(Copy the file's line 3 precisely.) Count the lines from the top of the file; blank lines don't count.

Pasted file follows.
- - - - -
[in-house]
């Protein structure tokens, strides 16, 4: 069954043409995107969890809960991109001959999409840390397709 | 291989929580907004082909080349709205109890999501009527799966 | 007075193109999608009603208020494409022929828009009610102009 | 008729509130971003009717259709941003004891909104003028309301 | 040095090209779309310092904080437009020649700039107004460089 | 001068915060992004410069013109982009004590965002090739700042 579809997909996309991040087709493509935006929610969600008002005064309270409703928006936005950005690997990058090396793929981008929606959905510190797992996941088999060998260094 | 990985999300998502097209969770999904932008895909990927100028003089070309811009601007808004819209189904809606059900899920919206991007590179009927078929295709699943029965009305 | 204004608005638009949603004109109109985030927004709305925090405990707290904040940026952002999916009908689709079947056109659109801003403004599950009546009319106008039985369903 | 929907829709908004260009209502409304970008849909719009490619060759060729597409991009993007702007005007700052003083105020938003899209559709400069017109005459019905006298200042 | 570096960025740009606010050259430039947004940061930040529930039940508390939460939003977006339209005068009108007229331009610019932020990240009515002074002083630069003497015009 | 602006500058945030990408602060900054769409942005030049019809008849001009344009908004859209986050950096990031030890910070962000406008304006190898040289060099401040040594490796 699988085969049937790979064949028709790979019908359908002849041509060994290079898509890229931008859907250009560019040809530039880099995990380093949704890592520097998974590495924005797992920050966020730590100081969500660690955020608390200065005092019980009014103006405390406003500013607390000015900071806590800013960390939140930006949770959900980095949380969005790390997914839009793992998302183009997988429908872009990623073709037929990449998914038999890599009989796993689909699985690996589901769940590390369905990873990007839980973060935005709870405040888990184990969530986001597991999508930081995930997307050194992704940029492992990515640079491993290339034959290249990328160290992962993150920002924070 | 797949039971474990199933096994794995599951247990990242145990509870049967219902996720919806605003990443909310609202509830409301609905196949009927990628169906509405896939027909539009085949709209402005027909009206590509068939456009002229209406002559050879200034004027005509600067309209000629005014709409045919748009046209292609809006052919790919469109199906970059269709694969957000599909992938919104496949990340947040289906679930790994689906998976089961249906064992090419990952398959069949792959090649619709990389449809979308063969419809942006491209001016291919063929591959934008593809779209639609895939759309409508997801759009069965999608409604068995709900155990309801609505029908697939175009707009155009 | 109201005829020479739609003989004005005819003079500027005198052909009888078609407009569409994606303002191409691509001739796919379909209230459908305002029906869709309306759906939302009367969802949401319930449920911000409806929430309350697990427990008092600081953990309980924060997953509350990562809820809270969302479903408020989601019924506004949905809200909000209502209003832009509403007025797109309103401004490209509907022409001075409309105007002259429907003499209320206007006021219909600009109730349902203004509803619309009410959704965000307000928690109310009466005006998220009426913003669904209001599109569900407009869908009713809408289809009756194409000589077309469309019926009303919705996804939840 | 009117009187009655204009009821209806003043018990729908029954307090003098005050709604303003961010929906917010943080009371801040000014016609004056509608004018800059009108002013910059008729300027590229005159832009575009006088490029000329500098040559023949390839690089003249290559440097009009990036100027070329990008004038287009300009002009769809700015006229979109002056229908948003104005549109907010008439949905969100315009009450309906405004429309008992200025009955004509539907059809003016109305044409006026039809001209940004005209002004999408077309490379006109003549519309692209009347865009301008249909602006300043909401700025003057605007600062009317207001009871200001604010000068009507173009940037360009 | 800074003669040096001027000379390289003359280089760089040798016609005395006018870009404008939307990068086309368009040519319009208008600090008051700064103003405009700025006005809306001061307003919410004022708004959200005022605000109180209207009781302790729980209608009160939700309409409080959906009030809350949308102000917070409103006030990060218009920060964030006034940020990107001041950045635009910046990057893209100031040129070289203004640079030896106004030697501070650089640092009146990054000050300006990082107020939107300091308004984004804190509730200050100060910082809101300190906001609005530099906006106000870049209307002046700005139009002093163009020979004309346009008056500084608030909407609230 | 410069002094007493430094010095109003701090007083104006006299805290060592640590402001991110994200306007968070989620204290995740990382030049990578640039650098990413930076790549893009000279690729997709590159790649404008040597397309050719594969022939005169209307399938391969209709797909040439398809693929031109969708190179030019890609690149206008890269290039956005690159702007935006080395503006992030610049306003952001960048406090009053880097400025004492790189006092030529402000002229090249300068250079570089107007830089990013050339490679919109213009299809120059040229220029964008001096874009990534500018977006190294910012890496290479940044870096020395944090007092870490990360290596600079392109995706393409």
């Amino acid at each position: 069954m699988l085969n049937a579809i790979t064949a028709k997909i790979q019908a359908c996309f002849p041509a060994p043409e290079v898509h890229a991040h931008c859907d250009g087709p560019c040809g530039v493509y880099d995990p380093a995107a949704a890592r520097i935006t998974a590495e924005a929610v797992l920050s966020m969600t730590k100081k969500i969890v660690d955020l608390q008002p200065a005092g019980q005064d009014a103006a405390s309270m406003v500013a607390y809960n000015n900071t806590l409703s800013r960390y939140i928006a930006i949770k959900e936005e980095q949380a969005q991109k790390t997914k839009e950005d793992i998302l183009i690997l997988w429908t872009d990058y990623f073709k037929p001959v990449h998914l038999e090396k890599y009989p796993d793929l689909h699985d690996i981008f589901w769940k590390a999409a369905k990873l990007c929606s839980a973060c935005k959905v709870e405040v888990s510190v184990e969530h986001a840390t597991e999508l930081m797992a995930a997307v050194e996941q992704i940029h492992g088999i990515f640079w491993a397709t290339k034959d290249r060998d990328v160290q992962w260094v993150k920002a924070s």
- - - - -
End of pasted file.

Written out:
């Amino acid at each position: 069954m699988l085969n049937a579809i790979t064949a028709k997909i790979q019908a359908c996309f002849p041509a060994p043409e290079v898509h890229a991040h931008c859907d250009g087709p560019c040809g530039v493509y880099d995990p380093a995107a949704a890592r520097i935006t998974a590495e924005a929610v797992l920050s966020m969600t730590k100081k969500i969890v660690d955020l608390q008002p200065a005092g019980q005064d009014a103006a405390s309270m406003v500013a607390y809960n000015n900071t806590l409703s800013r960390y939140i928006a930006i949770k959900e936005e980095q949380a969005q991109k790390t997914k839009e950005d793992i998302l183009i690997l997988w429908t872009d990058y990623f073709k037929p001959v990449h998914l038999e090396k890599y009989p796993d793929l689909h699985d690996i981008f589901w769940k590390a999409a369905k990873l990007c929606s839980a973060c935005k959905v709870e405040v888990s510190v184990e969530h986001a840390t597991e999508l930081m797992a995930a997307v050194e996941q992704i940029h492992g088999i990515f640079w491993a397709t290339k034959d290249r060998d990328v160290q992962w260094v993150k920002a924070s």